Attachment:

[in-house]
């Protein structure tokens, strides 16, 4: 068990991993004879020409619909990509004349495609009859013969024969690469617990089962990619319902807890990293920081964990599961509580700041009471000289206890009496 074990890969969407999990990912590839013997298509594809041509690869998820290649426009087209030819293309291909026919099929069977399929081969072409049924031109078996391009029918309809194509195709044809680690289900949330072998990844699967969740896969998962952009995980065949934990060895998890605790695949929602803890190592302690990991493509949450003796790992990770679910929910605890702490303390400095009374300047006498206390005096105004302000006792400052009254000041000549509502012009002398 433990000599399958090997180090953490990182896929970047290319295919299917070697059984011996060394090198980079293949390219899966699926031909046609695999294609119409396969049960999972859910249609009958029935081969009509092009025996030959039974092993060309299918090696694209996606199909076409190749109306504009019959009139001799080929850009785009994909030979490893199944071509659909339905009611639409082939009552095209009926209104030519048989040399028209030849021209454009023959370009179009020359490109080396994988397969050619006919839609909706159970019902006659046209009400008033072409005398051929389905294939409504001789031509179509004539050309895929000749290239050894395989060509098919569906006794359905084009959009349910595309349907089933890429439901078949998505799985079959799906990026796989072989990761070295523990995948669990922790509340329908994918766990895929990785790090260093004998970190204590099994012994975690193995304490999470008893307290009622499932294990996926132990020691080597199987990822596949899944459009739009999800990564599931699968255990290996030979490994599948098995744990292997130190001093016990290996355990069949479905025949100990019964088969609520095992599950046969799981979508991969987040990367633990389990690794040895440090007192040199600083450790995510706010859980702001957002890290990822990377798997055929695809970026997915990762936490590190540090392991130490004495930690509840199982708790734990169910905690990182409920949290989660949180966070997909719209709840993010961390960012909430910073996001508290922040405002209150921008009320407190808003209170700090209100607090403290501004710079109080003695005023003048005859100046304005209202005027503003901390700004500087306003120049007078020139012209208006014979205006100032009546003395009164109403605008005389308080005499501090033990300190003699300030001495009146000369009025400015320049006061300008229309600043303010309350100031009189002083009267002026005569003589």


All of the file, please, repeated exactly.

[in-house]
């Protein structure tokens, strides 16, 4: 068990991993004879020409619909990509004349495609009859013969024969690469617990089962990619319902807890990293920081964990599961509580700041009471000289206890009496 074990890969969407999990990912590839013997298509594809041509690869998820290649426009087209030819293309291909026919099929069977399929081969072409049924031109078996391009029918309809194509195709044809680690289900949330072998990844699967969740896969998962952009995980065949934990060895998890605790695949929602803890190592302690990991493509949450003796790992990770679910929910605890702490303390400095009374300047006498206390005096105004302000006792400052009254000041000549509502012009002398 433990000599399958090997180090953490990182896929970047290319295919299917070697059984011996060394090198980079293949390219899966699926031909046609695999294609119409396969049960999972859910249609009958029935081969009509092009025996030959039974092993060309299918090696694209996606199909076409190749109306504009019959009139001799080929850009785009994909030979490893199944071509659909339905009611639409082939009552095209009926209104030519048989040399028209030849021209454009023959370009179009020359490109080396994988397969050619006919839609909706159970019902006659046209009400008033072409005398051929389905294939409504001789031509179509004539050309895929000749290239050894395989060509098919569906006794359905084009959009349910595309349907089933890429439901078949998505799985079959799906990026796989072989990761070295523990995948669990922790509340329908994918766990895929990785790090260093004998970190204590099994012994975690193995304490999470008893307290009622499932294990996926132990020691080597199987990822596949899944459009739009999800990564599931699968255990290996030979490994599948098995744990292997130190001093016990290996355990069949479905025949100990019964088969609520095992599950046969799981979508991969987040990367633990389990690794040895440090007192040199600083450790995510706010859980702001957002890290990822990377798997055929695809970026997915990762936490590190540090392991130490004495930690509840199982708790734990169910905690990182409920949290989660949180966070997909719209709840993010961390960012909430910073996001508290922040405002209150921008009320407190808003209170700090209100607090403290501004710079109080003695005023003048005859100046304005209202005027503003901390700004500087306003120049007078020139012209208006014979205006100032009546003395009164109403605008005389308080005499501090033990300190003699300030001495009146000369009025400015320049006061300008229309600043303010309350100031009189002083009267002026005569003589």